7 and 18 June 2017 Solemnity of the Body and Blood of Christ (Corpus Cristi) A Homily

17 and 18 June 2017 Solemnity of the Body and Blood of Christ  Corpus Cristi A Homily

 

Deuteronomy 8:2-3,14-16

Psalm 147

Second Corinthians 10:16-17

John 6:51-58

 

My sisters and brothers in Christ.

The Readings for this Feast of the Body and Blood of Christ have to do with our hunger, need and deep longing for nourishment.

We know that every living thing requires nutrition.

As human beings we, in general, reduce this complex process of nourishment to two words: “food” and “drink”.

The first reading today from Deuteronomy speaks to the need for food by relating a story about bread.

The story is aboutf Moses and the people who tested Moses and the LORD in the desert.

The people were afflicted with hunger and the LORD answered by giving “manna”.  The word “manna” does not mean anything in particular.  The word means “What is it?” or “What is this?”  

In other words the people were so afflicted with hunger they might have eaten anything that appeared  possibly be food.

The explanation was for these afflicted people that this “thing” that turned out to “nourish” the people and save them from starvation was “food” from heaven since it appeared each morning.

This “food” that “was unknown to our fathers” eventually became known as “bread come down from heaven”.

This gives us some insight into the history and emotional “charge” that the word “bread” has for the Chosen People.

“After all the stiff necked people”, asked Moses,  “what was the point of freeing the people from Pharaoh’s oppression if they were to end up dying in the desert from starvation and thirst?”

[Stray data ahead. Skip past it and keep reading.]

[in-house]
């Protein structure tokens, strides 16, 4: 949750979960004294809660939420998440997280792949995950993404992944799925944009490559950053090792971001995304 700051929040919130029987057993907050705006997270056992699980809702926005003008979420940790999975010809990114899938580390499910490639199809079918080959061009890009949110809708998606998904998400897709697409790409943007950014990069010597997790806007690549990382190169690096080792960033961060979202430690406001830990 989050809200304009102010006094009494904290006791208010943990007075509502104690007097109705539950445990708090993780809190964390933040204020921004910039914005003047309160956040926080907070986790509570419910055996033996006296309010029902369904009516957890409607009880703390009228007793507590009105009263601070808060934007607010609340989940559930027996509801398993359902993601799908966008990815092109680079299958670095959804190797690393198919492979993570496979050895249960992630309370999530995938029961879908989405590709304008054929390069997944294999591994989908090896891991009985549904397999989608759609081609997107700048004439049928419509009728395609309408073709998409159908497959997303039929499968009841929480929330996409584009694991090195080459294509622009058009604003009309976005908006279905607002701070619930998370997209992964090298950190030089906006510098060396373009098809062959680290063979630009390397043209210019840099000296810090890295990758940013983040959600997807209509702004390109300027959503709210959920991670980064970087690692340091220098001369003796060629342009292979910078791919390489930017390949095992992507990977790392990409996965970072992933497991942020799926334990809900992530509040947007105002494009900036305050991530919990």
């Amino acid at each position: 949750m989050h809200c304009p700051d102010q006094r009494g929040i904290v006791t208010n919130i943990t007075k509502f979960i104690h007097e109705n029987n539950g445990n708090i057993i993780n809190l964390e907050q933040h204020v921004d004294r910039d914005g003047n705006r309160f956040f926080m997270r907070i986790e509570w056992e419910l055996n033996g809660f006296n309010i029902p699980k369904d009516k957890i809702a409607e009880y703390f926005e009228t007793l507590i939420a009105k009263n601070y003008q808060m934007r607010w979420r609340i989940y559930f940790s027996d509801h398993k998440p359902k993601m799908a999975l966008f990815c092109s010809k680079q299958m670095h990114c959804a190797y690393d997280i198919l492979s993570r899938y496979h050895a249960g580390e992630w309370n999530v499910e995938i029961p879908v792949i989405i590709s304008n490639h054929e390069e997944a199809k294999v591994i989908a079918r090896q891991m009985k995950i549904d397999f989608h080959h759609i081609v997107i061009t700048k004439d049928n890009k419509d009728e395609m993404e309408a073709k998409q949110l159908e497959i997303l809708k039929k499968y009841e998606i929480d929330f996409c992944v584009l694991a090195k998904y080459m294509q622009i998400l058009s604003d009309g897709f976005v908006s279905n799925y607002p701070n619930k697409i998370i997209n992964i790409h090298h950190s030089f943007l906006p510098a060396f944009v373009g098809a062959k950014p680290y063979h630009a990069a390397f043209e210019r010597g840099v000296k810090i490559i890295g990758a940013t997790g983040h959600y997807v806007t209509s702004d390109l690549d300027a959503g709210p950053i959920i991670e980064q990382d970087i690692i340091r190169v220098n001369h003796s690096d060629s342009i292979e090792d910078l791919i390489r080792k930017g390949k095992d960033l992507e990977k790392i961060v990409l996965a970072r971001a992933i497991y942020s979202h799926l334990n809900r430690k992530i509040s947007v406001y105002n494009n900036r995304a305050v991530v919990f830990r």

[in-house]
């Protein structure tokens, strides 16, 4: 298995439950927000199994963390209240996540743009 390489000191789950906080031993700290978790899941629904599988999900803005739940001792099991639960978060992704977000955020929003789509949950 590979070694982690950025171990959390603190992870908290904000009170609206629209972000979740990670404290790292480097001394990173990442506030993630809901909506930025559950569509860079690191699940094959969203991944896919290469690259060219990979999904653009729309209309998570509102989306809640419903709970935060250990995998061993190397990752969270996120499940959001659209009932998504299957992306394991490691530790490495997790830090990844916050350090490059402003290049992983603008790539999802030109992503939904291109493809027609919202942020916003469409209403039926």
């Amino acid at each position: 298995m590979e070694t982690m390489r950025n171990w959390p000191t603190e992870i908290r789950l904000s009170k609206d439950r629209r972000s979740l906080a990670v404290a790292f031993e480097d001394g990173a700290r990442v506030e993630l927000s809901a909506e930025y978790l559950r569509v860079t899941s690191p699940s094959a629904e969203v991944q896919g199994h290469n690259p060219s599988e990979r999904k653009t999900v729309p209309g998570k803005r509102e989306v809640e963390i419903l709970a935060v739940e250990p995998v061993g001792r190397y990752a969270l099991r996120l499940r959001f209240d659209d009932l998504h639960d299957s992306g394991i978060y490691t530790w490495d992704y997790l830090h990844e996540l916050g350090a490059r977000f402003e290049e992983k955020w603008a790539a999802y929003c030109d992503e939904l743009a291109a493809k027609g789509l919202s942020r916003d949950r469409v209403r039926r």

The second Reading speaks about “the cup of  blessing that we share is…. a participation in the blood of Christ.” The word “wine” is not mentioned in this explanation by Paul of Christ’s blood being present “in the cup of blessing”.  

When we  “bless” at Eucharist:

        Bread becomes body.

        Wine becomes blood.

 

The one bread broken for us and  the one cup shared with us makes us,

“though many”   “one body”.

We actually “become” what we eat and drink when we bless, transform, eat and drink the Body and Blood of Christ.

Finally, today in the Gospel,   Jesús explains what eating his body and drinking his blood does to us and for us.

What Jesús invites us to believe is that he is “living bread” given by the “living Father”.  This “living bread”  come down from heaven is the “living flesh” of Jesus. All of this “living” gives “life”.

The Son of man asks that his “living bread”  be eaten.

The Son of man asks that his “living blood”  be taken as drink.

This eating and drinking, this nourishment helps us to  survive our earthly life.

This eating and drinking gives us the sustenance to have “eternal life”.

Jesús’ promise is one that we may find difficult to believe, Jesus tells his listeners, because our ancestors ate bread that came down from heaven but died.

This “bread” Jesús tells us is Jesús’ himself “come down from heaven.”

Jesús therefore concludes saying:

“…whoever eats this bread will live forever.”

Let us bless, consecrate, transform, be transformed, eat and drink.

Let us eat this bread.

Let us drink this wine.

Let us live forever.

 

 

 

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10 and 11 June 2017 Most Holy Trinity Sunday A Homily

10 and 11 June 2017 Most Holy Trinity  Sunday A Homily

Exodus 34:4-6,8-9

Psalm Daniel 3:52-56

Second Corinthians 13:11-13

John 3:16-18

My sisters and brothers in Christ.